Hospital Security Changes Reduce Turnover


A large hospital in the Midwest with over 35,000 discharges, 800,000 ambulatory visits, 75,000 emergency room visits and about 7,500 cars per day, sought our help in assessing access control risks and making recommendations. A collaboration was needed because the hospital’s security situation was not acceptable and contributed to higher staff turnover rates and cost.


The hospital needed new security measures to prevent staff from leaving the organization due to feeling unsafe at work. Did you know?

  • 63.3% of US nursing staff have considered leaving the organization due to workplace violence. It costs almost $70,000 to replace a nurse.
  • 8.8% considered leaving the profession
  • 6.3% considered changing jobs (1)

In addition, research shows that as nurse satisfaction increases, patient satisfaction and outcomes also increase.(2) Therefore, it is essential for nurses to feel safe.

OSHA 3826 Injury Rate Data Violent Injuries Resulting in Days Away from Work by Industry 2002-13

Data Source: Bureau of Labor Statistics data for international injuries caused by humans, excluding self-inflicted injuries.

According to OSHA, healthcare workers are 4-5 times more likely to experience workplace violence than employees in other industries. The Bureau of Labor Statistics also shows higher levels of violent incidents and injuries occurring among healthcare workers, when compared to all other industries.


The hospital needed to make the following changes:

  • Update their security systems to prevent incidents where necessary personnel were unable to access restricted areas
  • Create secure but usable openings for ADA and egress compliance
  • Install visitor management platform to screen for potentially dangerous individuals
  • Nursing and staff turnover costs were escalating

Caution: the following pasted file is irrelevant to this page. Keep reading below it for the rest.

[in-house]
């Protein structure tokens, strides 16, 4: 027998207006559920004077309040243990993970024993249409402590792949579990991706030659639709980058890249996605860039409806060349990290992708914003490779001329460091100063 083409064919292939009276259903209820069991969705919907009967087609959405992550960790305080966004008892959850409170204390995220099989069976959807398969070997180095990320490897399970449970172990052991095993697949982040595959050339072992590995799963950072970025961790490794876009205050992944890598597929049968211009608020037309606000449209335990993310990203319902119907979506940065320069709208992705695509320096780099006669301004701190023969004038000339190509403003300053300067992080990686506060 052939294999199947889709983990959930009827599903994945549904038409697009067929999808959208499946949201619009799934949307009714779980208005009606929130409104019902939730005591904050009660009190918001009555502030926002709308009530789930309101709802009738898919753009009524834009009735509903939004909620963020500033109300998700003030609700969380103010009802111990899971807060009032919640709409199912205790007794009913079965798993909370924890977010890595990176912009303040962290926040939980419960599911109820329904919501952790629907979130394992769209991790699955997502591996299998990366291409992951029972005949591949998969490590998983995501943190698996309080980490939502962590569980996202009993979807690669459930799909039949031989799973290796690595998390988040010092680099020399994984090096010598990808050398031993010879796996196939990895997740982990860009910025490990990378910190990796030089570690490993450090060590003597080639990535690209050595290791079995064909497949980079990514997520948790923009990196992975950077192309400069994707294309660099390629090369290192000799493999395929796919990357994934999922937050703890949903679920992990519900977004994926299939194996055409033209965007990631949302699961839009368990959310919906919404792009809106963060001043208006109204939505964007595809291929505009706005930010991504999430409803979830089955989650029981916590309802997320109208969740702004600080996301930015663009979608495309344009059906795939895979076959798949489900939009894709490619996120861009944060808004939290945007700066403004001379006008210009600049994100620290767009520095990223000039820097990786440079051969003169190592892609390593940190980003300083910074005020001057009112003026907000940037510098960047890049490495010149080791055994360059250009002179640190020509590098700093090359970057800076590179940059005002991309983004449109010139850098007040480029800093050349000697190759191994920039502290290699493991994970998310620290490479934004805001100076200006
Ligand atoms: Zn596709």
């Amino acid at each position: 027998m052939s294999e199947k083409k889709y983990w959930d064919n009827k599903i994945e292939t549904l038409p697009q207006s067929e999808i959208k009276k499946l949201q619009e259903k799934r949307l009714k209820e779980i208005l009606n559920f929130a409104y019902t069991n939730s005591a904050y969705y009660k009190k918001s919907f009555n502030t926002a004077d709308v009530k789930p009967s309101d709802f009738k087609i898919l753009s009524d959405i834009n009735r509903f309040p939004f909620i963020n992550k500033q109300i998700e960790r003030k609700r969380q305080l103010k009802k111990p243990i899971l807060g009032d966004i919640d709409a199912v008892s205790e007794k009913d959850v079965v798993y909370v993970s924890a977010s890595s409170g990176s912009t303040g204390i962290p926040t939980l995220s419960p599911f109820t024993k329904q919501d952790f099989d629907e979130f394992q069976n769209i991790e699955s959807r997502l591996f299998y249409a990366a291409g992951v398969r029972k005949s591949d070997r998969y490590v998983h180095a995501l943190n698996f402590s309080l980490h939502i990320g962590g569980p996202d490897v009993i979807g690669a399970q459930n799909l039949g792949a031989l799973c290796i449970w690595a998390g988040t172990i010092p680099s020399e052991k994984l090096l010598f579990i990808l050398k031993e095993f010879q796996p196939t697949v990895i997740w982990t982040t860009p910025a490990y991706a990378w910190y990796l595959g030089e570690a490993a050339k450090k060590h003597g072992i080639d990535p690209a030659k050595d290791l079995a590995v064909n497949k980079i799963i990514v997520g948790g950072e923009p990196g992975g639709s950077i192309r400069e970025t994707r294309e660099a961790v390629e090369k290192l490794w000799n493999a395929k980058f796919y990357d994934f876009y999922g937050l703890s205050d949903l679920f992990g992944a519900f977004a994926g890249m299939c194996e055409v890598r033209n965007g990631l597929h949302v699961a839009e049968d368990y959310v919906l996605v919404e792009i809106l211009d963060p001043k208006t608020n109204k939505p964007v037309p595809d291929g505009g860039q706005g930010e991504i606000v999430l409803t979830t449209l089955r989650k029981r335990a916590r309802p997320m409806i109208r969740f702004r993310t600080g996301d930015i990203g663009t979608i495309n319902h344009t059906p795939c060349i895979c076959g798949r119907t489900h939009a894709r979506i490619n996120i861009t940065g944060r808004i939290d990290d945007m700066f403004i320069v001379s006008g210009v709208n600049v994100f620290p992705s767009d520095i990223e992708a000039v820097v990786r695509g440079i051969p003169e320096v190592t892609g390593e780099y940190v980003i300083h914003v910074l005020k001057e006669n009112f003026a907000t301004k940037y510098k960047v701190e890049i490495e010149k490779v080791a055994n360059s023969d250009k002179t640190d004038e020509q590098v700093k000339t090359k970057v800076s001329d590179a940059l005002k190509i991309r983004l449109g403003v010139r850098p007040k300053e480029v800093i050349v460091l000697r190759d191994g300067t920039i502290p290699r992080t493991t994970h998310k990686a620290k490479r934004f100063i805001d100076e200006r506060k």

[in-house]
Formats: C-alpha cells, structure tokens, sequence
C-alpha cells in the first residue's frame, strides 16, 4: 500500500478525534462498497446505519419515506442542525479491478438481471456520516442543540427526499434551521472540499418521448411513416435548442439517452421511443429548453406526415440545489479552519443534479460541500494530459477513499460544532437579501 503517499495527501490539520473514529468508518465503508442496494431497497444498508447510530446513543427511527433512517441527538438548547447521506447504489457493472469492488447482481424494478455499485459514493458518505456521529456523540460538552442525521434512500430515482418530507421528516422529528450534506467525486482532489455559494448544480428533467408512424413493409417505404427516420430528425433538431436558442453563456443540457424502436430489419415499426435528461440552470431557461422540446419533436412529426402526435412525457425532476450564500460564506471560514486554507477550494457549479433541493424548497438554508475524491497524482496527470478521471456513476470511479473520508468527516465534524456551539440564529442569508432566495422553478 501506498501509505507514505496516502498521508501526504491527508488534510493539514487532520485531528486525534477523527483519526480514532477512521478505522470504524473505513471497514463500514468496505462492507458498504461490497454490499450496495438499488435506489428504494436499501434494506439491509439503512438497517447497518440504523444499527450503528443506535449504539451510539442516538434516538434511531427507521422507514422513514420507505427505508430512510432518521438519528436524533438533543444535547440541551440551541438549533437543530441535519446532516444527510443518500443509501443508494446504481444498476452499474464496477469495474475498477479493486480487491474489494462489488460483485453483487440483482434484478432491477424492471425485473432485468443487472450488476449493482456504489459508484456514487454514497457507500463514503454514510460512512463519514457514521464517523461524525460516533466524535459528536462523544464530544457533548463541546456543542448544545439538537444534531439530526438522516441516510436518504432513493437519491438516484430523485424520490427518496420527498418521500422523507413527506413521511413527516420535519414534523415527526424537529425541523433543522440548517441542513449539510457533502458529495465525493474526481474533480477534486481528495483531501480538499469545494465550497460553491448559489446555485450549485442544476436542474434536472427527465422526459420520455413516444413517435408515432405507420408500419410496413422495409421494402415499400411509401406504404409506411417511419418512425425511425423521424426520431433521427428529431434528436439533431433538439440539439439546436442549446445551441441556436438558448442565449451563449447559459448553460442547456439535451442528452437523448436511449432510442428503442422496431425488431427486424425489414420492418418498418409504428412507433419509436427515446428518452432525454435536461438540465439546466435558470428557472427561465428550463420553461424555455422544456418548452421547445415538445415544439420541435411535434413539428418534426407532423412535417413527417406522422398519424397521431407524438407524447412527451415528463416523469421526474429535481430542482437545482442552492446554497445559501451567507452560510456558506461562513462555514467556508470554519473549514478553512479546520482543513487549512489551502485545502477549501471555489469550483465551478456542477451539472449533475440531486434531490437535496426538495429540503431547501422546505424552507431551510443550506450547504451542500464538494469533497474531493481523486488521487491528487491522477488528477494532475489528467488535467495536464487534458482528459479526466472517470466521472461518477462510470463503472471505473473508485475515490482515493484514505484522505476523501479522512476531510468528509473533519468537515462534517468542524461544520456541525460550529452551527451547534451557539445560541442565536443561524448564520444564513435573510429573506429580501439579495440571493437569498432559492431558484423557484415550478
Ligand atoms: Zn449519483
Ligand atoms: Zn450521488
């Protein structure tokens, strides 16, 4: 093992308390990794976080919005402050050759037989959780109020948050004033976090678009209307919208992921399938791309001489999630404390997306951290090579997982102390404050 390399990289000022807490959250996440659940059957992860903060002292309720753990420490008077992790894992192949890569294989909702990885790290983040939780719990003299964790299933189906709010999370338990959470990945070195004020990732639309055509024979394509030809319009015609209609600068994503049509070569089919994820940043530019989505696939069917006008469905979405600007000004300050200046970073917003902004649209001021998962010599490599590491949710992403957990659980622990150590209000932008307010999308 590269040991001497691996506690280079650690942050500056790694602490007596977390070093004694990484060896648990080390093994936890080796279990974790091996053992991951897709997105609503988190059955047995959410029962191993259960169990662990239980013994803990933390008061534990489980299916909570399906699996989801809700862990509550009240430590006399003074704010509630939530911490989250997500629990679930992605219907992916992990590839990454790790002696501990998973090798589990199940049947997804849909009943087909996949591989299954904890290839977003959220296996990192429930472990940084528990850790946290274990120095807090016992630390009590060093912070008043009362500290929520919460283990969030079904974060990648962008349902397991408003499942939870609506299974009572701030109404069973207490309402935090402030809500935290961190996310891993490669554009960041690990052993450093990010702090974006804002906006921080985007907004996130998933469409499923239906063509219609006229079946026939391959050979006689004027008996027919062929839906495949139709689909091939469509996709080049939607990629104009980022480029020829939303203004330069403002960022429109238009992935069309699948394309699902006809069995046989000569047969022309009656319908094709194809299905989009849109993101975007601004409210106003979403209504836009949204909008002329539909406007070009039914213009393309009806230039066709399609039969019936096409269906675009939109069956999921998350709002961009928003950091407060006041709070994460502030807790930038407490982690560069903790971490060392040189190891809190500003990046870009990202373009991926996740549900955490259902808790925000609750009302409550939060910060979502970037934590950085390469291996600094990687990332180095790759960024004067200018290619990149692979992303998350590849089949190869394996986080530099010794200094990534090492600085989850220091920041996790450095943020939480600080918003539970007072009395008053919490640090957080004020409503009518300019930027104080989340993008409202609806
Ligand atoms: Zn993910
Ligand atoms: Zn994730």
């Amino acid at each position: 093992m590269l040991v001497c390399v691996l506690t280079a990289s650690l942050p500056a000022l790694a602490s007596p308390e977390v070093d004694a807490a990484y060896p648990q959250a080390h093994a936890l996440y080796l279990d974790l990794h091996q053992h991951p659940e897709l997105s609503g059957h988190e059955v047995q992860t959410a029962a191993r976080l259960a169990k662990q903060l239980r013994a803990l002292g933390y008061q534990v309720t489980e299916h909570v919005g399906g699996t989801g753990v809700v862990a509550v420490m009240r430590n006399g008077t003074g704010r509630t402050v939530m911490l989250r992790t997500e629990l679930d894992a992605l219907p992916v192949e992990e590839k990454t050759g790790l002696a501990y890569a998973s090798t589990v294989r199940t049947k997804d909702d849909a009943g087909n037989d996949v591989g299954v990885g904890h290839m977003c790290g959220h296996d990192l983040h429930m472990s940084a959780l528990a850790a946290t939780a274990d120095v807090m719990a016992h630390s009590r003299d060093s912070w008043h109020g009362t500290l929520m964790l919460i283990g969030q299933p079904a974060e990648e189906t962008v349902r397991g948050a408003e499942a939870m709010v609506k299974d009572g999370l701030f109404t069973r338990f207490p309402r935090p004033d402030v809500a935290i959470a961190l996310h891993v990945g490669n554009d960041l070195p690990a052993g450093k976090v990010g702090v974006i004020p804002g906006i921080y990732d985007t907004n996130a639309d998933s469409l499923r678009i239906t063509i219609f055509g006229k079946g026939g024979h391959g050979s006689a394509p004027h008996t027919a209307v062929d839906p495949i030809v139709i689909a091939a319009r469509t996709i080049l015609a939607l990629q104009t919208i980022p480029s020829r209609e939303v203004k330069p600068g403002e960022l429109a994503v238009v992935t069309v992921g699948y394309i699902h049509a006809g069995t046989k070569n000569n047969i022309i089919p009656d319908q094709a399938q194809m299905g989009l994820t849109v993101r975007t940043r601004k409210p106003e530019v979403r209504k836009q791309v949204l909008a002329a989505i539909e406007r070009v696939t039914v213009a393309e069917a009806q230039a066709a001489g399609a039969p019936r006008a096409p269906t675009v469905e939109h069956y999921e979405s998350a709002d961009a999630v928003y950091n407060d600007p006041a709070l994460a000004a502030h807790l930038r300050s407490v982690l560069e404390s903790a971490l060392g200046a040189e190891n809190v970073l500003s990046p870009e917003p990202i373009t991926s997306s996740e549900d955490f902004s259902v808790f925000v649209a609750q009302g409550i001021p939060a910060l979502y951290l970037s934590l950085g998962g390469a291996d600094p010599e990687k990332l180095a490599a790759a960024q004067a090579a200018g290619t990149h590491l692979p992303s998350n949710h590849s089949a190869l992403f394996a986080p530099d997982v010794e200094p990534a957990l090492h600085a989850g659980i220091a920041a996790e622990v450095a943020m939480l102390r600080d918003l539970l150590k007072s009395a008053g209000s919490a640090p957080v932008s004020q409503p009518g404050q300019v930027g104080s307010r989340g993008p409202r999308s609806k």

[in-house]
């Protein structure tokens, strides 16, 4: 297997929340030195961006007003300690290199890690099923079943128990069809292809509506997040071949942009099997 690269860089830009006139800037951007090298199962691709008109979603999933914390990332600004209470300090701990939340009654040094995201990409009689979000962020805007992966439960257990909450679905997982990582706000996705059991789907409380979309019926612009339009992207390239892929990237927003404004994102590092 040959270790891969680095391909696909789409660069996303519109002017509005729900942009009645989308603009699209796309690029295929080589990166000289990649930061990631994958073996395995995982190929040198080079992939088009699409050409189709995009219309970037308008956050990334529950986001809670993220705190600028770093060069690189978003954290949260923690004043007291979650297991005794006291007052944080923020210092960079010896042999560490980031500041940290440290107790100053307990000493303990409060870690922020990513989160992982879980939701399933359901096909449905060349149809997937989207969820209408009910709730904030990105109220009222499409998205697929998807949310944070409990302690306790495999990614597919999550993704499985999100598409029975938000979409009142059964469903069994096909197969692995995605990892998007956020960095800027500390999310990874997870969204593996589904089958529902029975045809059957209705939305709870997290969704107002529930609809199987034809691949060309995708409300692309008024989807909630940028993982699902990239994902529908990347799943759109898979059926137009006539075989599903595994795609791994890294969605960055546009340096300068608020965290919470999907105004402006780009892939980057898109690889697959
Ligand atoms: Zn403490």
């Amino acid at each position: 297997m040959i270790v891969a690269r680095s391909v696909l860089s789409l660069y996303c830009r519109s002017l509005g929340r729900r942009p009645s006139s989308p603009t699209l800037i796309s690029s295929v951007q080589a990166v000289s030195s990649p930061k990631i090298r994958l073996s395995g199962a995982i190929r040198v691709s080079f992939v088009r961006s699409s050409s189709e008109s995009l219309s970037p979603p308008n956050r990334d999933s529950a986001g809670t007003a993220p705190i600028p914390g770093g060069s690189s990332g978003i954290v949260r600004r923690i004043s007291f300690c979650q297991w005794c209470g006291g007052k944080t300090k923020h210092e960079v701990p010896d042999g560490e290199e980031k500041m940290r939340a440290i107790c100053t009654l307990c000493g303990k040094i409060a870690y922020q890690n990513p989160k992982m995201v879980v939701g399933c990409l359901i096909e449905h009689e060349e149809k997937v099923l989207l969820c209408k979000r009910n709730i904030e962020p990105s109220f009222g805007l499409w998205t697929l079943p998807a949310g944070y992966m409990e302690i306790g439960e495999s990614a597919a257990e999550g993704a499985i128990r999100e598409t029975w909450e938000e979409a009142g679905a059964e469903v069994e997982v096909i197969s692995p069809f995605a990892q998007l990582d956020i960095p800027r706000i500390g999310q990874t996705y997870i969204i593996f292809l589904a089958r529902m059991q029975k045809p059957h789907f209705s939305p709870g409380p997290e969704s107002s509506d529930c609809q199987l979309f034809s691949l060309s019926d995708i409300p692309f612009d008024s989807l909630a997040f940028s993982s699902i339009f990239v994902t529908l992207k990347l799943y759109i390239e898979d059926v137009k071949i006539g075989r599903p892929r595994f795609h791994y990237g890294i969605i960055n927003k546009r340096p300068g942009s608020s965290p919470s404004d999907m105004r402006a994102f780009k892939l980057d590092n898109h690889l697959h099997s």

• Improve access control at many of the 80 openings in the facility


Following the risk assessment, we worked with the hospital to determine solutions to their problems. We then developed an access control master plan.

We provided security design and advanced physical security training to the hospital’s security team to ensure that for this and future projects, all federal and local security requirements were met.

We established an access management program in a way that has not been done elsewhere in the U.S. The goal was to ensure all visitors could be appropriately identified, accounted for, and have a purpose for accessing the hospital.

The Collaboration Resulted in the following:

  • Created the business case for turnstile access barriers at major staff, patient and visitor entry points of the facility, compliant with codes and operational needs
  • Vetted a new electronic access control platform
  • Incorporated visitor management software, which is integrated with the medical records system and enables patients to list authorized visitors.


Once the hospital implemented our solutions, we found that most staff members surveyed:

  • Felt safer and less stressed when caring for patients.
  • Reported fewer security incidents and quieter inpatient floors after hours.

In Addition

  • Incidents/calls for security services in the family center were cut in half.
  • Visitors felt safer, with 100% of those surveyed saying they felt physically comfortable and safe during their visit.

The use of a professional visitor management platform in conjunction with turnstiles did the following:

  • Created a streamlined, standardized visitor check-in process for patients, visitors, contractors and vendors
  • Captured detailed visitor information more accurately and automatically for full accountability
  • Printed a badge to enable all staff to better recognize unauthorized persons or persons in areas not authorized
  • Addressed issues when there is no ID – the system allows for the capture of a signature and the taking of a photo, which can be valuable in incident investigations
  • Alerted Security when someone on a watch list entered the hospital


Enhanced screening measures reduced the number of “code calls” for staff threats by 50%

Less time spent on calls will save the hospital $3,649 annually.

Based on historical turnover experience, our client will save an estimated $690,000 in one department, over the next 18 months due to the security enhancements reducing costly staff turnover.


1. Speroni, K., Fitch, T., Dawson, E., Dugan, L. & Atherton, M. (2014). Incidence and cost of nurse workplace violence perpetrated by hospital patients or patient visitors. Journal of Emergency Nursing. 40(3), 218-228

2. Monroe, M. & Wofford, L. (2017). Open visitation and nurse job satisfaction: An integrative review. Journal of Clinical Nursing (26), 4868-4876.